NCAA Tournament 2013 Scores: What Sunday's Winners Must Improve
There's never a wrong time to work on improving.
Not in the offseason, not in the middle of the season, not while you enjoy a double cheeseburger at McDonald's and not even right after a win in the Round of 32.
So, while several teams are currently celebrating their secured spots in the Sweet 16, they must realize their performances were far from perfect, and things will only get more difficult as the tournament rolls on.
Fortunately, with just less than a week to prepare, there is plenty of time to work on those imperfections.
Let's take a look at what some notable winners from Sunday need to concentrate on in practice this week.
Note: A look at all NCAA tournament scores can be found here. A complete bracket can be found at the bottom of this page.
Ohio State (Beat Iowa State, 78-75): Defending the 3-Point Line
Not many teams can shoot the three ball as well as Iowa State, so the Buckeyes don't exactly have to worry about teams lighting them up to the tune of 12-of-25 again.
But Arizona isn't inept from beyond the arc. The Wildcats are 45th in America in three-point shooting percentage and have five guys capable of getting hot from deep.
Thad Matta is finally getting some consistent offensive production from his players not named Deshaun Thomas. It's now time to combine that with the hard-nosed, sticky perimeter defense that is supposed to be this team's calling card.
Indiana (Beat Temple, 58-52): Offensive Execution
Indiana is the most efficient offensive team in America, averaging 1.161 points per possession. Temple is 171st in defensive efficiency, allowing 0.992 points per possession.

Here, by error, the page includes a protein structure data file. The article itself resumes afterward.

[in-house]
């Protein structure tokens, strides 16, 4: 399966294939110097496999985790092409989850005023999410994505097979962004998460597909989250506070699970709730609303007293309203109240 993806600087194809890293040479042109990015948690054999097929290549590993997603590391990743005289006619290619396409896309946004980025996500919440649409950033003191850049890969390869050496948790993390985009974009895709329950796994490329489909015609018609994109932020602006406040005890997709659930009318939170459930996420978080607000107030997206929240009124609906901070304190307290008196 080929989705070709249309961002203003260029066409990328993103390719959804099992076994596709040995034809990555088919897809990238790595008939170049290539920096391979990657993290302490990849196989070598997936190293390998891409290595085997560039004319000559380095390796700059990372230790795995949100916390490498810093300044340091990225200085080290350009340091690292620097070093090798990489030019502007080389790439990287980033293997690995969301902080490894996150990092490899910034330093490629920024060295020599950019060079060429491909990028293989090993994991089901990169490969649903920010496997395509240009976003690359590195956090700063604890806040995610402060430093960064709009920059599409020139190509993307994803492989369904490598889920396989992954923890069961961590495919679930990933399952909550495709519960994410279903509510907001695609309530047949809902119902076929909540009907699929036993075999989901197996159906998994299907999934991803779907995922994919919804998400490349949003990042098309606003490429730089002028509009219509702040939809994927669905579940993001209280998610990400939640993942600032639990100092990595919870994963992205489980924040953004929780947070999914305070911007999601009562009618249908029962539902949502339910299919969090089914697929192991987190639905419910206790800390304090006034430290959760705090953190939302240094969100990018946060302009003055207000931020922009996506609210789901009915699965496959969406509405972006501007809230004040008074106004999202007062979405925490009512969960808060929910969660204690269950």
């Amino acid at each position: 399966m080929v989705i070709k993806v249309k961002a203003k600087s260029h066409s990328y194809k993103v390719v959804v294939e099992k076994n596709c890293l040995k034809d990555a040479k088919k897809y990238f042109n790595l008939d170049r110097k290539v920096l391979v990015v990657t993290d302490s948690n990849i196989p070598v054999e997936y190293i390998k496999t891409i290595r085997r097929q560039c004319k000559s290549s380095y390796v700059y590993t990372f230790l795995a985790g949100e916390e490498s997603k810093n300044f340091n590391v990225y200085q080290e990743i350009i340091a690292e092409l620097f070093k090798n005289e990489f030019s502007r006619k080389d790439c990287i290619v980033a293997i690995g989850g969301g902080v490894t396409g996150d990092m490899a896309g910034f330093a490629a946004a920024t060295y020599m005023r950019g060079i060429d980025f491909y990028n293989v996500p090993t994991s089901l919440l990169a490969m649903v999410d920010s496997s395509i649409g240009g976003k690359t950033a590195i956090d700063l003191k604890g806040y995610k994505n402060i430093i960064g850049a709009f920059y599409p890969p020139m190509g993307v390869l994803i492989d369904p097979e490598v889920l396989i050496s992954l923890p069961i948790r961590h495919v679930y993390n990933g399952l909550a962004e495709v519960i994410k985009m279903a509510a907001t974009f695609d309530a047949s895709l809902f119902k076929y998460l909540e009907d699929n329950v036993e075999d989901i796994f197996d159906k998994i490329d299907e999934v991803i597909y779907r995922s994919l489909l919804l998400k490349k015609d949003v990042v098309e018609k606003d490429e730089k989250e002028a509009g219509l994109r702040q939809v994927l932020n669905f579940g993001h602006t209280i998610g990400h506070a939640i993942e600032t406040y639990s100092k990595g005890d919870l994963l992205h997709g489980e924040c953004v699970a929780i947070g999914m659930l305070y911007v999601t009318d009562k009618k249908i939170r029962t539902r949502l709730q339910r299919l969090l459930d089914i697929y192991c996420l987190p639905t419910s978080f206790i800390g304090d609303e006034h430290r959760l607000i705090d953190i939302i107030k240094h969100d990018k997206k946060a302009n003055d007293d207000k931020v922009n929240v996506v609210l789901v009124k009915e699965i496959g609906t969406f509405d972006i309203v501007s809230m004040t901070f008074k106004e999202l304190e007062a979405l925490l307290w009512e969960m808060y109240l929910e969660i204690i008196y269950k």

This was supposed to be a display of offensive excellence, but the Hoosiers had heaps of trouble with the Owls' physical play and scored an anemic 0.93 points per possession, marking just the second time all season they've won while scoring less than 1.00 PPP.
Tom Crean's squad can't let that happen again. Its opponent wont always have three starters (Jake O'Brien, Scottie Randall, Will Cummings) combine to shoot 0-of-21 from the field. The Hoosiers must live up to their greatest strength going forward.
Kansas (Beat North Carolina, 70-58): Ball Security
Kansas trailed North Carolina by nine points after playing its third awful half of basketball in a row, but the Jayhawks finally figured things after the break, pouring in 49 points and completely dominating the Tar Heels.
But the offensive woes aren't completely fixed.
Elijah Johnson, Ben McLemore and Travis Releford each turned the ball over twice. Naadir Tharpe coughed it up three times. Jeff Withey and Kevin Young combined for an ugly 11 turnovers. Overall, the Jayhawks had 22 giveaways—twice as many as North Carolina's 11.
Against Michigan, a team that is absolutely deadly in transition with Trey Burke, a slew of shooters, and rim attackers like Glenn Robinson III and Mitch McGary, the Jayhawks can't afford to do that again.
Florida (Beat Minnesota, 78-64): Second-Half Urgency
I'll admit it, I had to stretch a little bit here.
The Gators shot 56.8 percent from the field, hit 10 three-pointers, got to the line 36 times, rebounded the ball and played their normally tough, aggressive defense. They didn't do much wrong against the Golden Gophers.
Which of these Sweet 16 teams has the most to worry about?
However, Billy Donovan's squad, which has lost every single-digit game it has played this year, is notorious for being "unclutch." While that's more of a narrative than anything else, the Gators must play with more urgency when they have a big lead.
They were up 21 at halftime against Minnesota, but came out in a daydream and were outscored 19-5 to start the second half.
The Gators have as much balance and talent as anyone in the country. When they are on top of their game, they can beat anyone. But they need to play a full 40 minutes.
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